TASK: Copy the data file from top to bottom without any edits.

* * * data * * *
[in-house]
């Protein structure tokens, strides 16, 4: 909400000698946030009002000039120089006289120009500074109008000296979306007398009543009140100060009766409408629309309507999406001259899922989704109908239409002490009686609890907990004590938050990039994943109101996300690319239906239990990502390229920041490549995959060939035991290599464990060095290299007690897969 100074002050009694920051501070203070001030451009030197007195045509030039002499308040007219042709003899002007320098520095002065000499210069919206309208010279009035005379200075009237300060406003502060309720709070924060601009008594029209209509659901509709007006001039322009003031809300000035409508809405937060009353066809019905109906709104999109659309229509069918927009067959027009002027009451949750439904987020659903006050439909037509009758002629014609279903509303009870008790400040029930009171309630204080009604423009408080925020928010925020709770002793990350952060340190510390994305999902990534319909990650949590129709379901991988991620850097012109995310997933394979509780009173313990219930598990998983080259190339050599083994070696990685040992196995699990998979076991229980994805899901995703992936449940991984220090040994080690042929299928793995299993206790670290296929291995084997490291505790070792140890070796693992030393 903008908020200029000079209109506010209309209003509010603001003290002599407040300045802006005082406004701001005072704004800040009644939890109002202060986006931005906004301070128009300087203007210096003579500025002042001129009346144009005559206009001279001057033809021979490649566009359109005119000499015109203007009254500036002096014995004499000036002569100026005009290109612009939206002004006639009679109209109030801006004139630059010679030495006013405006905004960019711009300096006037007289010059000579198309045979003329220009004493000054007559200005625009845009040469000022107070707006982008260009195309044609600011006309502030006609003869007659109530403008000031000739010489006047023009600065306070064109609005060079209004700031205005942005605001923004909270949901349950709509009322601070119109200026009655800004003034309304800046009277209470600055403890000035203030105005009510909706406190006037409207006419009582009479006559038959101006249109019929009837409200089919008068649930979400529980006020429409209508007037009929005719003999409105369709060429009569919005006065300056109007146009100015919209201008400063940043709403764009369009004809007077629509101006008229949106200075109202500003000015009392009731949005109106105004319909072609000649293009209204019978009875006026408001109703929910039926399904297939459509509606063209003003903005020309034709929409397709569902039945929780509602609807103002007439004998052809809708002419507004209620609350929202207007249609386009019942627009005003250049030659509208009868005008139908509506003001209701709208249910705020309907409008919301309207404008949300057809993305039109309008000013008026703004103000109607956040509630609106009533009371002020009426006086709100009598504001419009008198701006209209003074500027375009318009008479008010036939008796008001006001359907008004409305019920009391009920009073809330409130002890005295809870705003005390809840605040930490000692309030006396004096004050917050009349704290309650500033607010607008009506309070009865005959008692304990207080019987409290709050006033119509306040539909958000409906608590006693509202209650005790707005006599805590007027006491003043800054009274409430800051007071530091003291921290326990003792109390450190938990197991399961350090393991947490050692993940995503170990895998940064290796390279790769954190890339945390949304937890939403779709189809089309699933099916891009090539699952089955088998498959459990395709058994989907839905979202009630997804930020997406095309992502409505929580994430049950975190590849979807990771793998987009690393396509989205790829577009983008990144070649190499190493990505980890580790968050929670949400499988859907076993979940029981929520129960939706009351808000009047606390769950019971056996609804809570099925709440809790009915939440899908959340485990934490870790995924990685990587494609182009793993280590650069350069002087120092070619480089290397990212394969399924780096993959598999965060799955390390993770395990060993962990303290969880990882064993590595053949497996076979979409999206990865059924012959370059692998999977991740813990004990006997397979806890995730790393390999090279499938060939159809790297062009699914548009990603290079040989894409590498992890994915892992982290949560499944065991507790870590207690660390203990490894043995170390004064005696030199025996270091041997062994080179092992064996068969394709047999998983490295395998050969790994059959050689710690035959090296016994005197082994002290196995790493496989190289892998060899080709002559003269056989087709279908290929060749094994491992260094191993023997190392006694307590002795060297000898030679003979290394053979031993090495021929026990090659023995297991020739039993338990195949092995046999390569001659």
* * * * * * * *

[in-house]
């Protein structure tokens, strides 16, 4: 909400000698946030009002000039120089006289120009500074109008000296979306007398009543009140100060009766409408629309309507999406001259899922989704109908239409002490009686609890907990004590938050990039994943109101996300690319239906239990990502390229920041490549995959060939035991290599464990060095290299007690897969 100074002050009694920051501070203070001030451009030197007195045509030039002499308040007219042709003899002007320098520095002065000499210069919206309208010279009035005379200075009237300060406003502060309720709070924060601009008594029209209509659901509709007006001039322009003031809300000035409508809405937060009353066809019905109906709104999109659309229509069918927009067959027009002027009451949750439904987020659903006050439909037509009758002629014609279903509303009870008790400040029930009171309630204080009604423009408080925020928010925020709770002793990350952060340190510390994305999902990534319909990650949590129709379901991988991620850097012109995310997933394979509780009173313990219930598990998983080259190339050599083994070696990685040992196995699990998979076991229980994805899901995703992936449940991984220090040994080690042929299928793995299993206790670290296929291995084997490291505790070792140890070796693992030393 903008908020200029000079209109506010209309209003509010603001003290002599407040300045802006005082406004701001005072704004800040009644939890109002202060986006931005906004301070128009300087203007210096003579500025002042001129009346144009005559206009001279001057033809021979490649566009359109005119000499015109203007009254500036002096014995004499000036002569100026005009290109612009939206002004006639009679109209109030801006004139630059010679030495006013405006905004960019711009300096006037007289010059000579198309045979003329220009004493000054007559200005625009845009040469000022107070707006982008260009195309044609600011006309502030006609003869007659109530403008000031000739010489006047023009600065306070064109609005060079209004700031205005942005605001923004909270949901349950709509009322601070119109200026009655800004003034309304800046009277209470600055403890000035203030105005009510909706406190006037409207006419009582009479006559038959101006249109019929009837409200089919008068649930979400529980006020429409209508007037009929005719003999409105369709060429009569919005006065300056109007146009100015919209201008400063940043709403764009369009004809007077629509101006008229949106200075109202500003000015009392009731949005109106105004319909072609000649293009209204019978009875006026408001109703929910039926399904297939459509509606063209003003903005020309034709929409397709569902039945929780509602609807103002007439004998052809809708002419507004209620609350929202207007249609386009019942627009005003250049030659509208009868005008139908509506003001209701709208249910705020309907409008919301309207404008949300057809993305039109309008000013008026703004103000109607956040509630609106009533009371002020009426006086709100009598504001419009008198701006209209003074500027375009318009008479008010036939008796008001006001359907008004409305019920009391009920009073809330409130002890005295809870705003005390809840605040930490000692309030006396004096004050917050009349704290309650500033607010607008009506309070009865005959008692304990207080019987409290709050006033119509306040539909958000409906608590006693509202209650005790707005006599805590007027006491003043800054009274409430800051007071530091003291921290326990003792109390450190938990197991399961350090393991947490050692993940995503170990895998940064290796390279790769954190890339945390949304937890939403779709189809089309699933099916891009090539699952089955088998498959459990395709058994989907839905979202009630997804930020997406095309992502409505929580994430049950975190590849979807990771793998987009690393396509989205790829577009983008990144070649190499190493990505980890580790968050929670949400499988859907076993979940029981929520129960939706009351808000009047606390769950019971056996609804809570099925709440809790009915939440899908959340485990934490870790995924990685990587494609182009793993280590650069350069002087120092070619480089290397990212394969399924780096993959598999965060799955390390993770395990060993962990303290969880990882064993590595053949497996076979979409999206990865059924012959370059692998999977991740813990004990006997397979806890995730790393390999090279499938060939159809790297062009699914548009990603290079040989894409590498992890994915892992982290949560499944065991507790870590207690660390203990490894043995170390004064005696030199025996270091041997062994080179092992064996068969394709047999998983490295395998050969790994059959050689710690035959090296016994005197082994002290196995790493496989190289892998060899080709002559003269056989087709279908290929060749094994491992260094191993023997190392006694307590002795060297000898030679003979290394053979031993090495021929026990090659023995297991020739039993338990195949092995046999390569001659």